Power and performativity in prison: exploring male sex workers' experiences and performances of gender and sexuality pre/during/post-incarceration

Master Thesis


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University of Cape Town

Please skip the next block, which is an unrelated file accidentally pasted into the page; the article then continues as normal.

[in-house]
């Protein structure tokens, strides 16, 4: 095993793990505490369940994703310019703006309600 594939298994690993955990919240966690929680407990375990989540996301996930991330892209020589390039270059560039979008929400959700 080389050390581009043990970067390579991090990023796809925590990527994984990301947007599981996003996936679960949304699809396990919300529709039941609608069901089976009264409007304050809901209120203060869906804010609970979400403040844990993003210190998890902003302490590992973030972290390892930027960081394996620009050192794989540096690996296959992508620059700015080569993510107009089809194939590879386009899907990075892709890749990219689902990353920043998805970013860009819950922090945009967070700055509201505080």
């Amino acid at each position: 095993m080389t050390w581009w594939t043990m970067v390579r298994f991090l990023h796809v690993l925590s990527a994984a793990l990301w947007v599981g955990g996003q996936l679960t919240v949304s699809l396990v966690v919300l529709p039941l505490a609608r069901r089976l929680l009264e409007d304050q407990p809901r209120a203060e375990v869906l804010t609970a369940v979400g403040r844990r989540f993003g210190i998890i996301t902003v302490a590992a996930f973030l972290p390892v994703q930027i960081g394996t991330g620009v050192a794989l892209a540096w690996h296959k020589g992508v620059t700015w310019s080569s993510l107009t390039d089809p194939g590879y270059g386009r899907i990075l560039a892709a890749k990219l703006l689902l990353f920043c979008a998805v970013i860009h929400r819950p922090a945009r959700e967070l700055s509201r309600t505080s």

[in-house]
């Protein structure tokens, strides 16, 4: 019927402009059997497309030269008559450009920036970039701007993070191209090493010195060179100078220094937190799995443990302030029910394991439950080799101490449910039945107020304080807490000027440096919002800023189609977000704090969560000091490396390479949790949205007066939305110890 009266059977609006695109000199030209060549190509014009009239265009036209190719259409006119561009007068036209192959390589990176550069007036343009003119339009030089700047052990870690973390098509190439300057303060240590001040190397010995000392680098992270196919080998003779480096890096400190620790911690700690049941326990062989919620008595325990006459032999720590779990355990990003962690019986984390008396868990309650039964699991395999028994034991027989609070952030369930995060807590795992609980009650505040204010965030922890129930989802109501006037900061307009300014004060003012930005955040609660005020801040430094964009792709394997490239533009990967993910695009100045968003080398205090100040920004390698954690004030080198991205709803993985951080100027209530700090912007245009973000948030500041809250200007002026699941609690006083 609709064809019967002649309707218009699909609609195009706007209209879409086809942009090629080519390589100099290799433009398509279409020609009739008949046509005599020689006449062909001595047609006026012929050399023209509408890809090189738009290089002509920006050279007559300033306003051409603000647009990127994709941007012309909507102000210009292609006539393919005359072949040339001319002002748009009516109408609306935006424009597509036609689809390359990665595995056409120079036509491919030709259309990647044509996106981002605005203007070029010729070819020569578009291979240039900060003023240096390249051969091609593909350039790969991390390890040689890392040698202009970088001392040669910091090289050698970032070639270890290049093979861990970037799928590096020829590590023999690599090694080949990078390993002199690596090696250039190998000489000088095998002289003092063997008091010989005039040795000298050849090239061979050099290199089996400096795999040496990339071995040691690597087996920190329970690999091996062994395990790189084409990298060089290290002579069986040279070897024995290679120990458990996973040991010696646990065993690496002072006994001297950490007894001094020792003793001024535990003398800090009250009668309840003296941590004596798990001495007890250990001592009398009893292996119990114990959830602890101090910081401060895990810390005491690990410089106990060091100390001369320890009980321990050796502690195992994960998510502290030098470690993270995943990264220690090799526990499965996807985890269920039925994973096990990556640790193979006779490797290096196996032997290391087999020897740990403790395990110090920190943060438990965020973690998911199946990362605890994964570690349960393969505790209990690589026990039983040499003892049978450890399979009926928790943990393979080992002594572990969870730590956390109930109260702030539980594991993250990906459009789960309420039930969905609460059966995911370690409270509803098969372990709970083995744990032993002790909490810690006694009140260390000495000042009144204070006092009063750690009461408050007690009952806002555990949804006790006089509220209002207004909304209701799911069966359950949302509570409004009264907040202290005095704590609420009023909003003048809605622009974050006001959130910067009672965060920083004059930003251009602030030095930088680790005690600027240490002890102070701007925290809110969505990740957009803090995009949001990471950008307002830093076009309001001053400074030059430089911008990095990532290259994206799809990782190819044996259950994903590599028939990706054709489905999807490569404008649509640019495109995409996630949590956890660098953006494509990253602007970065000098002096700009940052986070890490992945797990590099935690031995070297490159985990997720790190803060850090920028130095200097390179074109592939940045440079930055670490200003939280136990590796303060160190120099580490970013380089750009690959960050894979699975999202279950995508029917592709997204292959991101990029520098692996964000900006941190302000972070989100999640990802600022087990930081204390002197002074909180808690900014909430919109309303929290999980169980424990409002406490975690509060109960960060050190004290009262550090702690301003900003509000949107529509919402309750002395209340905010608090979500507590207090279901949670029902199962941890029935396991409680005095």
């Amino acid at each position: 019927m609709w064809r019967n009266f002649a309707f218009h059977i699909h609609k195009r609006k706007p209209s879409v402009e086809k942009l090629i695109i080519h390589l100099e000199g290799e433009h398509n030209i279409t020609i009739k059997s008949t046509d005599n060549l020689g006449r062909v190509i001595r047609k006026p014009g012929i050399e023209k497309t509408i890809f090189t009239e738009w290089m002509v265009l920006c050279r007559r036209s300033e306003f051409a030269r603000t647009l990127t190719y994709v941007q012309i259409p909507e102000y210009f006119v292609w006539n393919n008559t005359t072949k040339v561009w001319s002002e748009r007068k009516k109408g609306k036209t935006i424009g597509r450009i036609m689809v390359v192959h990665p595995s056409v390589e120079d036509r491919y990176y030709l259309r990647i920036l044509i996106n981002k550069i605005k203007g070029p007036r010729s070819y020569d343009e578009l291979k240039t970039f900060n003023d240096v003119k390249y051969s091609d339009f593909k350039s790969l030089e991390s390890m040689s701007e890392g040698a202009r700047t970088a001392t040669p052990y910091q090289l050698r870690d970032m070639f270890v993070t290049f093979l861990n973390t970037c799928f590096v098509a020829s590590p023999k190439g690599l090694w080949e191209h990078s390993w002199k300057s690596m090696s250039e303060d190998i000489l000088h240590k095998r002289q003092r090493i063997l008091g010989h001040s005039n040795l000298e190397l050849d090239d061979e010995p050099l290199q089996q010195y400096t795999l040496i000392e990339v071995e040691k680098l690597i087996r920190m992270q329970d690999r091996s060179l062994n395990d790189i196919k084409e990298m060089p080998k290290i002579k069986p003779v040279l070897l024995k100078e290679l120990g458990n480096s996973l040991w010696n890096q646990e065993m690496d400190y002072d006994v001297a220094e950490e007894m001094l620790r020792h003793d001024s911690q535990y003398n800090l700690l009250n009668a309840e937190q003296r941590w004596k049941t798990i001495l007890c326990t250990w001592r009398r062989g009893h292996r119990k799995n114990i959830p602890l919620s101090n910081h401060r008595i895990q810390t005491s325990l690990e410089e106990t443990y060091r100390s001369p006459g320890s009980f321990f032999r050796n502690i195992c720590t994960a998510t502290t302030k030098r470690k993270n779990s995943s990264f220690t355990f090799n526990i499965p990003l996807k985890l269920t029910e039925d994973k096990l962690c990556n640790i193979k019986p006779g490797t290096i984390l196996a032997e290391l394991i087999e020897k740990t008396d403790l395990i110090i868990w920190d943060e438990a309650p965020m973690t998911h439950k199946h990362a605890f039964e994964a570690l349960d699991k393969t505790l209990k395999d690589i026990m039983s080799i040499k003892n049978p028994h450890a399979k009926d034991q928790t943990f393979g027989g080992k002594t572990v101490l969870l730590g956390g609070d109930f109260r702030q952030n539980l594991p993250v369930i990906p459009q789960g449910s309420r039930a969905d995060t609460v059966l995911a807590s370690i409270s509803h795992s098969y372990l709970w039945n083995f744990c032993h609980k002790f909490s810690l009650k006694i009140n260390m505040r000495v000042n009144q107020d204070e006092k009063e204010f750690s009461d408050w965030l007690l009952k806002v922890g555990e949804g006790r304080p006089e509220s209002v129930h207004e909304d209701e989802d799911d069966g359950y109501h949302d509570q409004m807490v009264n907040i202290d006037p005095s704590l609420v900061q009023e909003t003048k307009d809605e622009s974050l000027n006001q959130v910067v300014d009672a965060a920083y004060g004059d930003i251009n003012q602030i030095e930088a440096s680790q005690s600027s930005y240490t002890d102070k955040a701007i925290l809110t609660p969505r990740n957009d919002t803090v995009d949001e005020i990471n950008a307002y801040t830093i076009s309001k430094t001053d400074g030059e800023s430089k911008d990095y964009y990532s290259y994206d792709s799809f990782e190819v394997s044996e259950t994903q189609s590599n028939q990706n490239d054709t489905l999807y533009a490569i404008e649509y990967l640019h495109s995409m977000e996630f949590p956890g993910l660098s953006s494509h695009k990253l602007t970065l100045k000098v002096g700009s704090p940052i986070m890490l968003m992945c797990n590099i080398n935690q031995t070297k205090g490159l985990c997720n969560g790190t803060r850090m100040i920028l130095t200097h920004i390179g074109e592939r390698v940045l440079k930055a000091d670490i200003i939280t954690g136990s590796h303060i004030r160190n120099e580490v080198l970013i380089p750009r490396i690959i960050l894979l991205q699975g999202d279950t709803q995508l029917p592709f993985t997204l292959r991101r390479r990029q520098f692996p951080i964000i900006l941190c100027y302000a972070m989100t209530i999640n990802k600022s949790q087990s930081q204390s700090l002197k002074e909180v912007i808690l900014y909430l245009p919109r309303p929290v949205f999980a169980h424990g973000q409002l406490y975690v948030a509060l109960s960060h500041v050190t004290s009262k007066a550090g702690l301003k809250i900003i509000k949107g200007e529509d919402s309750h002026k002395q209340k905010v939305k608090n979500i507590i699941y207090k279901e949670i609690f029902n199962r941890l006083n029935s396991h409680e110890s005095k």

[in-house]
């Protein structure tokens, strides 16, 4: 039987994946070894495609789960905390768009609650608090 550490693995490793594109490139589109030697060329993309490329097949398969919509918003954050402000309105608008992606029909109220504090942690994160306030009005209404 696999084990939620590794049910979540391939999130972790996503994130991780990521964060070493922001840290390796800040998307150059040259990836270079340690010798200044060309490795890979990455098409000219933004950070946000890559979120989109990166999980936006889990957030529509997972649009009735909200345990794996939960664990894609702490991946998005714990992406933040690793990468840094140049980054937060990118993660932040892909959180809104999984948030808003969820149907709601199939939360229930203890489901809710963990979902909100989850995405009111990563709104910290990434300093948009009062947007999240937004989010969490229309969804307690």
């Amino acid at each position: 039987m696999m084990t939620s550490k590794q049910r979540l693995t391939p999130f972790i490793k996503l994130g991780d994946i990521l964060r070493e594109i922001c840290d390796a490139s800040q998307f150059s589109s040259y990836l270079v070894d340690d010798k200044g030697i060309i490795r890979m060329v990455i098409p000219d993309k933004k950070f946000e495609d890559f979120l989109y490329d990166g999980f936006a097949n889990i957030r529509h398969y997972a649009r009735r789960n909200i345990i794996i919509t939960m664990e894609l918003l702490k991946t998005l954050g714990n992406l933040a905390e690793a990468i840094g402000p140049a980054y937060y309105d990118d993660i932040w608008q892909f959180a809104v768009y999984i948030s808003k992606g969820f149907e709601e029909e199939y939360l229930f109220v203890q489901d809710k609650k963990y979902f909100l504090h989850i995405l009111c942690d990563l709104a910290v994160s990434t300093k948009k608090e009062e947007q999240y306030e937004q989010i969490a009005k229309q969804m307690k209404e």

This study explores the narratives of men who become male sex workers after being in prison. This study looks at prison as a fluid space for sexual expression and gender performativity, which is ironic given the view of prison as punitive and repressive. Sex within the South African prison system is silenced and taboo particularly within the Number prison gang where sex is heavily regulated, ritualized and fiercely guarded. The research question asks how do men who are or become male sex workers construct and perform their gendered and sexual identities in prison and on the street? This qualitative study employs the organizing metaphor of dramaturgy to explore how prison as a social setting (stage) impacts on the gendered and sexual performances of men (actors) who have been incarcerated. Drawing on Foucault's theories of the repressive hypothesis and peripheral sexualities (1990), Butler's theory of performativity (1990) and Gagnon and Simon's scripting theory (1973) this study illustrates theoretically how prison sex culture and male sex work can be theorized from a feminist standpoint perspective. This feminist study is located in the social constructionist paradigm. It is underpinned by grounded theory and narrative methodology to explore the narratives of men who have been incarcerated and continue into sex work post-release. Biographical interviews were conducted with 15 men who were participants in a male sex work support group. Findings revealed two overarching themes in the narratives that explain how men construct and perform their gendered and sexual identities in prison. Renegotiation was the process where the subject engaged in an internalized monologue with self, constantly exploring and (re)constructing the gendered and sexual self in response to the shifting contexts of prison and the streets. Negotiation was the process where the subject engaged in an external dialogue with others. Through interactions with others, they were able to perform gender and sexuality publicly. By framing it within the discourse of dramaturgy, this study shows an alternative view of prison sex culture. (Re)imagining prison as the 'stage', prisoners as the 'actors', prison rituals as the 'script' and identity performances as the 'act', we can begin to envision an alternative script and narrative of prison unfolding.